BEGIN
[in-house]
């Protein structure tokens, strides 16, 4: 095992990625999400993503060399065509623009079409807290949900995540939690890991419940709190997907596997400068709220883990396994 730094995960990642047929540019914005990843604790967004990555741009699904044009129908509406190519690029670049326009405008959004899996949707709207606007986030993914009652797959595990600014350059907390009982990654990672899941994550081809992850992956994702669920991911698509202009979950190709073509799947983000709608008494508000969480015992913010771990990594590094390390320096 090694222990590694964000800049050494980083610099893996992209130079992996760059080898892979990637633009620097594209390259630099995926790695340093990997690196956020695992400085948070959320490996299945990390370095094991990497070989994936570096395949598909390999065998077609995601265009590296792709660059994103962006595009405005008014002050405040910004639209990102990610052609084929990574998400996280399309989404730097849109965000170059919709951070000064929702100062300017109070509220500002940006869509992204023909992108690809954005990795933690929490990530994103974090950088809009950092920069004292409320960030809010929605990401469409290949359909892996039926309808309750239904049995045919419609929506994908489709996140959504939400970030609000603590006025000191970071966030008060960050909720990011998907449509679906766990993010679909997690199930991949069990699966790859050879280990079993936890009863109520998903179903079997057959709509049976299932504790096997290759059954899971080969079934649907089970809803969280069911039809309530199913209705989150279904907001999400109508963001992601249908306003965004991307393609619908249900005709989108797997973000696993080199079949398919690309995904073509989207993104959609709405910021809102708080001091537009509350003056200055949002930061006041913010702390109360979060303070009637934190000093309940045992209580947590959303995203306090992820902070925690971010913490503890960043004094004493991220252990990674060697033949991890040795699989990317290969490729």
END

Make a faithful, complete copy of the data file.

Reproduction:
[in-house]
């Protein structure tokens, strides 16, 4: 095992990625999400993503060399065509623009079409807290949900995540939690890991419940709190997907596997400068709220883990396994 730094995960990642047929540019914005990843604790967004990555741009699904044009129908509406190519690029670049326009405008959004899996949707709207606007986030993914009652797959595990600014350059907390009982990654990672899941994550081809992850992956994702669920991911698509202009979950190709073509799947983000709608008494508000969480015992913010771990990594590094390390320096 090694222990590694964000800049050494980083610099893996992209130079992996760059080898892979990637633009620097594209390259630099995926790695340093990997690196956020695992400085948070959320490996299945990390370095094991990497070989994936570096395949598909390999065998077609995601265009590296792709660059994103962006595009405005008014002050405040910004639209990102990610052609084929990574998400996280399309989404730097849109965000170059919709951070000064929702100062300017109070509220500002940006869509992204023909992108690809954005990795933690929490990530994103974090950088809009950092920069004292409320960030809010929605990401469409290949359909892996039926309808309750239904049995045919419609929506994908489709996140959504939400970030609000603590006025000191970071966030008060960050909720990011998907449509679906766990993010679909997690199930991949069990699966790859050879280990079993936890009863109520998903179903079997057959709509049976299932504790096997290759059954899971080969079934649907089970809803969280069911039809309530199913209705989150279904907001999400109508963001992601249908306003965004991307393609619908249900005709989108797997973000696993080199079949398919690309995904073509989207993104959609709405910021809102708080001091537009509350003056200055949002930061006041913010702390109360979060303070009637934190000093309940045992209580947590959303995203306090992820902070925690971010913490503890960043004094004493991220252990990674060697033949991890040795699989990317290969490729």